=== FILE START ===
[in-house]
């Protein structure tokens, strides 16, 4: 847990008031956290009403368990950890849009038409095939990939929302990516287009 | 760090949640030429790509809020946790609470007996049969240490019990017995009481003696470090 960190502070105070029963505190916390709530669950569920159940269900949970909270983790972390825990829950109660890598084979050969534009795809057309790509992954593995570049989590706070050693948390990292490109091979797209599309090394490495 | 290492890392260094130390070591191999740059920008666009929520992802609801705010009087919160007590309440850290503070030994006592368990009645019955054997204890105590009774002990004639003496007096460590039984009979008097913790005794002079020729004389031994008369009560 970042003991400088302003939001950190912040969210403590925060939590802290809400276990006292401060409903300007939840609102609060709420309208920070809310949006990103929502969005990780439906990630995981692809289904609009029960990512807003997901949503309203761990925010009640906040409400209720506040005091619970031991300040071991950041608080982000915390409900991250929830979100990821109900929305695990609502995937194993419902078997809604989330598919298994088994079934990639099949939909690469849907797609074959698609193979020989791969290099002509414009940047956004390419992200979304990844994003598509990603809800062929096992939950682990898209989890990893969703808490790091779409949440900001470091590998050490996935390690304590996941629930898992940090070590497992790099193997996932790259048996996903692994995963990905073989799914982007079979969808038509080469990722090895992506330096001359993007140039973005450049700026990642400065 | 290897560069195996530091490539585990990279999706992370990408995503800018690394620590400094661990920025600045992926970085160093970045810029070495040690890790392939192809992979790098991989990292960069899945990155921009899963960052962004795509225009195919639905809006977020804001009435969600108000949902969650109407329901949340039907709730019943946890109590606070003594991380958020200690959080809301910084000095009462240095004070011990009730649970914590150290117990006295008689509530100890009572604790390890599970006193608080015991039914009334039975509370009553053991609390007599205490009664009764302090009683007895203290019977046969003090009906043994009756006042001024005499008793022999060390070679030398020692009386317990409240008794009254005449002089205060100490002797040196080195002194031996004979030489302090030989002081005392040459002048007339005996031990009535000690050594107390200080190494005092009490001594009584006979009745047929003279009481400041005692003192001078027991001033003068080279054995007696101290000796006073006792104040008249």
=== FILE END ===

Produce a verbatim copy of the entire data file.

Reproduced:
[in-house]
């Protein structure tokens, strides 16, 4: 847990008031956290009403368990950890849009038409095939990939929302990516287009 | 760090949640030429790509809020946790609470007996049969240490019990017995009481003696470090 960190502070105070029963505190916390709530669950569920159940269900949970909270983790972390825990829950109660890598084979050969534009795809057309790509992954593995570049989590706070050693948390990292490109091979797209599309090394490495 | 290492890392260094130390070591191999740059920008666009929520992802609801705010009087919160007590309440850290503070030994006592368990009645019955054997204890105590009774002990004639003496007096460590039984009979008097913790005794002079020729004389031994008369009560 970042003991400088302003939001950190912040969210403590925060939590802290809400276990006292401060409903300007939840609102609060709420309208920070809310949006990103929502969005990780439906990630995981692809289904609009029960990512807003997901949503309203761990925010009640906040409400209720506040005091619970031991300040071991950041608080982000915390409900991250929830979100990821109900929305695990609502995937194993419902078997809604989330598919298994088994079934990639099949939909690469849907797609074959698609193979020989791969290099002509414009940047956004390419992200979304990844994003598509990603809800062929096992939950682990898209989890990893969703808490790091779409949440900001470091590998050490996935390690304590996941629930898992940090070590497992790099193997996932790259048996996903692994995963990905073989799914982007079979969808038509080469990722090895992506330096001359993007140039973005450049700026990642400065 | 290897560069195996530091490539585990990279999706992370990408995503800018690394620590400094661990920025600045992926970085160093970045810029070495040690890790392939192809992979790098991989990292960069899945990155921009899963960052962004795509225009195919639905809006977020804001009435969600108000949902969650109407329901949340039907709730019943946890109590606070003594991380958020200690959080809301910084000095009462240095004070011990009730649970914590150290117990006295008689509530100890009572604790390890599970006193608080015991039914009334039975509370009553053991609390007599205490009664009764302090009683007895203290019977046969003090009906043994009756006042001024005499008793022999060390070679030398020692009386317990409240008794009254005449002089205060100490002797040196080195002194031996004979030489302090030989002081005392040459002048007339005996031990009535000690050594107390200080190494005092009490001594009584006979009745047929003279009481400041005692003192001078027991001033003068080279054995007696101290000796006073006792104040008249």